It’s no secret that Hong Kong’s street art scene is starting to take off.
The city is home to some of the most exciting and innovating street art and graffiti installations the world over – if you know where to find them of course…
It is early in the morning and I’m standing on the corner of Graham Street in the Central neighbourhood of Hong Kong Island looking at one of the most Instagrammed sights in the city.
It’s a street artwork by artist Alex Croft, commissioned by the celebrated Hong Kong design brand Goods of Desire (G.O.D), whose Hollywood Road store it adorns the side of, depicting the now demolished Kowloon Walled City.
Where to find: Opposite The Globe, 45-53 Graham St, Central.
The depiction of the hotchpotch house fronts of the former unsanctioned housing development is not the biggest, the brightest or the most detailed of the street art daubed across walls and buildings in this part of the city, but something about it has captured the collective imagination of locals and visitors alike.
Or so I am told, because at this time of the morning I am the only one looking at it as I stand with my tour guide Alexandra Unrein of Hong Kong Street Art Tours. A former Lufthansa flight attendant, the Berlin-born ex-pat has married her passion for Hong Kong with her love of art, and is a wealth of knowledge about the thriving street art scene here.
As we start to walk she tells me the story of how the whole street art movement was jump-started with the staging of the first HKwalls event in 2014 in the Sheung Wan area of the island.
Founded by Stan Wu and Jason Dembski as a reaction to the lack of representation and respect for street and graffiti artists during the gallery-focused, ticketed events of HK Art Week (now Hong Kong Arts Month), HKwalls was established with the aim of transforming nondescript city walls throughout the city into vibrant original art, with visiting artists from around the world invited to create large-scale works in public spaces that would be accessible for everyone.
The democratisation of art proved a winner with locals and visitors alike, and this year’s festival, the sixth, will be the held in the frenetic Wan Chai area from 23 to 31 March.
Shing Wong Street
As Alexandra leads me along Hollywood Road she stops routinely to point out works from the 2018 festival: a pair of floating carp on Shing Wong Street by Danish artist Christian Storm, whose distinctive signature covers a metal roller door next to his finished piece: a hazy, rainy night scene of taxis and neon down a narrow side street by British artist and muralist Dan Kitchener, aka Dank.
Where to view: Shing Wong Street at the junction with 82 Hollywood Road.
Elsa Jean De Dieu
There’s the work of Elsa Jean De Dieu, a French muralist who studied fine arts and interior design before becoming a street artist, a vocation that seemed inevitable when you find out her grandparents were street artists as well.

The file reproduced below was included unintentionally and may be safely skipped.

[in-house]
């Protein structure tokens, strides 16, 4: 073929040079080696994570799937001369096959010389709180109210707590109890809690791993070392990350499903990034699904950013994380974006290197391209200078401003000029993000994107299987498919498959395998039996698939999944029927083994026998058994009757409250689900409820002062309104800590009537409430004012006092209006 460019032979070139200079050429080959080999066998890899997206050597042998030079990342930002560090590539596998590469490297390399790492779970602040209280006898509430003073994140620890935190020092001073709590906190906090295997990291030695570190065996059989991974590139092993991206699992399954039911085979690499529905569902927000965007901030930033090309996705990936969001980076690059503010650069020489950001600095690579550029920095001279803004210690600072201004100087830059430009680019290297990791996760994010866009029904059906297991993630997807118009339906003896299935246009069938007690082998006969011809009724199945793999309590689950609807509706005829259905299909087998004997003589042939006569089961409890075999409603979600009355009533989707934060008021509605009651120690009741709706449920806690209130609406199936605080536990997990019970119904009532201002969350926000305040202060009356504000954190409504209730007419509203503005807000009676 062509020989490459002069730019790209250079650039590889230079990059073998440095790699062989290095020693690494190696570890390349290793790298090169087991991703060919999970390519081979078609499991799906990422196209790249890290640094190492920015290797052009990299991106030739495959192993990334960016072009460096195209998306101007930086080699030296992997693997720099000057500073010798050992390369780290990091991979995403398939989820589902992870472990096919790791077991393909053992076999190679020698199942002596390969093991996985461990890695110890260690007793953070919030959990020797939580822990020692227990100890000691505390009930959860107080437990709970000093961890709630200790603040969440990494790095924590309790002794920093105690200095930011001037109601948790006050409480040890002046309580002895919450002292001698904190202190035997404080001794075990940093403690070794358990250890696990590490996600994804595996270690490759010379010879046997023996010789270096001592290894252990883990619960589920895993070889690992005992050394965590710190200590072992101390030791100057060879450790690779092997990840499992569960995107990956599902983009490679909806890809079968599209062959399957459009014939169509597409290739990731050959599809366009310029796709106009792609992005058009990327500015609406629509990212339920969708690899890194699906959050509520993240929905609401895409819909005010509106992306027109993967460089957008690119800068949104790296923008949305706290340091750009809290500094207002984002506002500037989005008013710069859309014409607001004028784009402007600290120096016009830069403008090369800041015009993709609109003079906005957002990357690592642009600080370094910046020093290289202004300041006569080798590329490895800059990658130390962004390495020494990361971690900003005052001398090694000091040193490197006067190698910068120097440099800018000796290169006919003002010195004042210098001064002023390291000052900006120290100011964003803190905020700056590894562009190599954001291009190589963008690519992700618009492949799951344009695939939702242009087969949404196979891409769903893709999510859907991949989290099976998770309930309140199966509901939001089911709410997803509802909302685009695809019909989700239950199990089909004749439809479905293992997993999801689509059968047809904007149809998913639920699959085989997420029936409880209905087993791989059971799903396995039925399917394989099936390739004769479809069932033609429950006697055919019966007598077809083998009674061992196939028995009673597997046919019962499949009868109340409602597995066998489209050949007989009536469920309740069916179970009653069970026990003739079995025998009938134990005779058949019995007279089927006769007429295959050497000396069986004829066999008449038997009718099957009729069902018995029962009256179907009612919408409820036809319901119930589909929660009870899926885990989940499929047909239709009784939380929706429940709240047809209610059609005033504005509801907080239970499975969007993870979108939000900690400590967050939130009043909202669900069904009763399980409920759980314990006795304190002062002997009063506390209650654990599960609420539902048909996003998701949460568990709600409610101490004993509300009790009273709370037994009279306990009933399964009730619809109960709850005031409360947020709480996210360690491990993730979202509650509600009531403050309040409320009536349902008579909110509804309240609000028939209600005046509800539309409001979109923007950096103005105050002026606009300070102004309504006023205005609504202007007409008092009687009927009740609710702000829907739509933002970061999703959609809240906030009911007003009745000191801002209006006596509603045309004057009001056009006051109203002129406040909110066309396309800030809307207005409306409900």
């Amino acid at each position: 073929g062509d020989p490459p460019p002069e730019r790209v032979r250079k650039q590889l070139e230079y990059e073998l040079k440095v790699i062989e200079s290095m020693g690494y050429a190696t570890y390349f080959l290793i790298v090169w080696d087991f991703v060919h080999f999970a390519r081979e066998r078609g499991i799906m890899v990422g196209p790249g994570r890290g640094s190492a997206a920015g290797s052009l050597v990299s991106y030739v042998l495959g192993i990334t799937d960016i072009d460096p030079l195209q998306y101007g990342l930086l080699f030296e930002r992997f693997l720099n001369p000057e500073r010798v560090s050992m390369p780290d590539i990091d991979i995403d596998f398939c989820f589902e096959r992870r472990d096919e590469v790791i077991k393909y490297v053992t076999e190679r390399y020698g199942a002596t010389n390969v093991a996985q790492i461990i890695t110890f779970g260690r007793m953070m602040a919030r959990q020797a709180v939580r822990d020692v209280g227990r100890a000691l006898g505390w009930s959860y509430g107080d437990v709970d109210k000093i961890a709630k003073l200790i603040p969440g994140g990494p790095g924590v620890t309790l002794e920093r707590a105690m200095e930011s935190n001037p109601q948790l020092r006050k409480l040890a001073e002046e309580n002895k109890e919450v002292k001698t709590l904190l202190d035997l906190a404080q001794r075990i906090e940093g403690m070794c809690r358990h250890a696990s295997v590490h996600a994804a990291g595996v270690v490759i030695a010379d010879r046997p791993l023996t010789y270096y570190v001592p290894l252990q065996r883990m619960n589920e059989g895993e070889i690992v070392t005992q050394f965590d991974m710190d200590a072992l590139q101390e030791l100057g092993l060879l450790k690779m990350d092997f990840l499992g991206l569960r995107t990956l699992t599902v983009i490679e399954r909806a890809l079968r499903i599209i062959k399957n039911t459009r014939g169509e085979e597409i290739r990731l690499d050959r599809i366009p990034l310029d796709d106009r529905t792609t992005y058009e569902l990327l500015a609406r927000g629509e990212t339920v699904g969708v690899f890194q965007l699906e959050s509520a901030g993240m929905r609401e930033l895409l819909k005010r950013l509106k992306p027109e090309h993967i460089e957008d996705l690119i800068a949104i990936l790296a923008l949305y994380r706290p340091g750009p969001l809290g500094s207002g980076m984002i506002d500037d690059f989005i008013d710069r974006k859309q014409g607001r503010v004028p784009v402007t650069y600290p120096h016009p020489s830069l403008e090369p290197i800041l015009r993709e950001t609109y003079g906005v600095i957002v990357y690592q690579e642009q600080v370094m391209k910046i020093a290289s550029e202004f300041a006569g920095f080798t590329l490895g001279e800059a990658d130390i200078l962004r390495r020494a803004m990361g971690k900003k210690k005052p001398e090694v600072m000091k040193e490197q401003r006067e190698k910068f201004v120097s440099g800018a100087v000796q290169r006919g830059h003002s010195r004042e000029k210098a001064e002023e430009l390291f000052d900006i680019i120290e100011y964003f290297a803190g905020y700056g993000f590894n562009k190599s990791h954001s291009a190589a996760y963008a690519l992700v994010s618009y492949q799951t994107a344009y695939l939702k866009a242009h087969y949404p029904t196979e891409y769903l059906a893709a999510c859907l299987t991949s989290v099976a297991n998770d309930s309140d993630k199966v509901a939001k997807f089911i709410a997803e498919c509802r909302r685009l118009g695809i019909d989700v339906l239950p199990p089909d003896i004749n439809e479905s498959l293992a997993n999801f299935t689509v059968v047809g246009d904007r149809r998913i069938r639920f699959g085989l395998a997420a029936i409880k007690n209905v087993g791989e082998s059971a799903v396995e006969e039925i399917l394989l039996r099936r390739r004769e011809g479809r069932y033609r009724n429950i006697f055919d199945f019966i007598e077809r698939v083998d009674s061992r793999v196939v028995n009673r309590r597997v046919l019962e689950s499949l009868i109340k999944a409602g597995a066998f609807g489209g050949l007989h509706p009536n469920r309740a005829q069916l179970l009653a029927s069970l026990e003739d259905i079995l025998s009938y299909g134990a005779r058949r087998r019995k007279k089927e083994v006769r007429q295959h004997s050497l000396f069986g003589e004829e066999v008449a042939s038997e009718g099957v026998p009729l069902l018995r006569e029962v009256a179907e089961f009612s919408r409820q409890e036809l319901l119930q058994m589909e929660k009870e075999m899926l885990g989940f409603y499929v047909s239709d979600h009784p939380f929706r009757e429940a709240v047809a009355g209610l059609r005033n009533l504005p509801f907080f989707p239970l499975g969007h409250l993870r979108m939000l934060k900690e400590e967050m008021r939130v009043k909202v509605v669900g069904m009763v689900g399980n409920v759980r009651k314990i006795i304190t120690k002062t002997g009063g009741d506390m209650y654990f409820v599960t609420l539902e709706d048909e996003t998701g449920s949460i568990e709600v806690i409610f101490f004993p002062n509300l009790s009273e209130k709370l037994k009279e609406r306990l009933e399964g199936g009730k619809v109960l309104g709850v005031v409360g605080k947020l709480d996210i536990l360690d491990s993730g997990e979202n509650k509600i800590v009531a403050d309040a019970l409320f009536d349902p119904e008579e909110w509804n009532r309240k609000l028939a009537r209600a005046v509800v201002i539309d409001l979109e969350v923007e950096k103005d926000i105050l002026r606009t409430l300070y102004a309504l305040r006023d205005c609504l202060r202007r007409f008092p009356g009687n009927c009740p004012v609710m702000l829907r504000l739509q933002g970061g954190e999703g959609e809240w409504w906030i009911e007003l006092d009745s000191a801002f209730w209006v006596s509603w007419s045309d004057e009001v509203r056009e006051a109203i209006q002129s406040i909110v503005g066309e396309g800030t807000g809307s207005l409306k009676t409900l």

Where to view: 11D, Man Lok Building, 89-93 Bonham Strand, Sheung Wan, Hong Kong
Alexandra points out a bright orange and blue koi by British artist and interior designer Szabotage; the fish forms a theme of his work, with most irreverently flipping the bird with one of their fins.
New York-based artist Jerkface paints abstract interpretations of beloved cartoon figures influenced by a childhood spent watching Saturday morning cartoons.
On the side of a building (complete with a window) we come across a dreamscape of twisted, interlocking architecture floating in space by Catalonian artist Cinta Vidal. Instead of using spray paint she painted it by hand in the traditional mode of a muralist.
Where to view: 52-56 Staunton Street, UG/F, Central, Hong Kong
The London Police
We find a work by The London Police, two guys from Essex named Bob and Chaz, framed by recyclable rubbish from a neighbouring restaurant waiting to be collected.
The group of comical smiling people they call LADS make the slightly dishevelled street scene almost endearing.
One of my favourite works is a bright abstract of primary and day-glo colours painted on a wall behind a narrow inner-city garden bed. It is by Zoie Lam, a fashion designer turned artist whose signature inclusion on all her works is a cast of blobby figures who inhabit the planet she creates called Zlism.
One of the last pieces we come across is truly impressive: an entire two-storey house that has been chipped away at to create destruction graffiti. The artist responsible for this almost 3D effect, Lisbon native Vhils, has etched out faces on the concrete shell of the building.
Viewed from a distance the effect has a slightly sepia, nostalgic feel; up close you can see the hand-drawn sketch lines that mapped out the work, hinting at the intensity of labour it took to realise his vision.
Where to find: Pak Tin Par Street (Tsuen Wan District), Hong Kong
While many of the street artworks have become tourist attractions in their own right, to be searched out and appreciated for their artistic merit, to the locals they are just part of the fabric of life in the vivid, constantly changing cityscape, passed by on the way to somewhere else they need to be.
Reverence can’t be paid to each and every creation on a daily basis when you’ve got other things to do.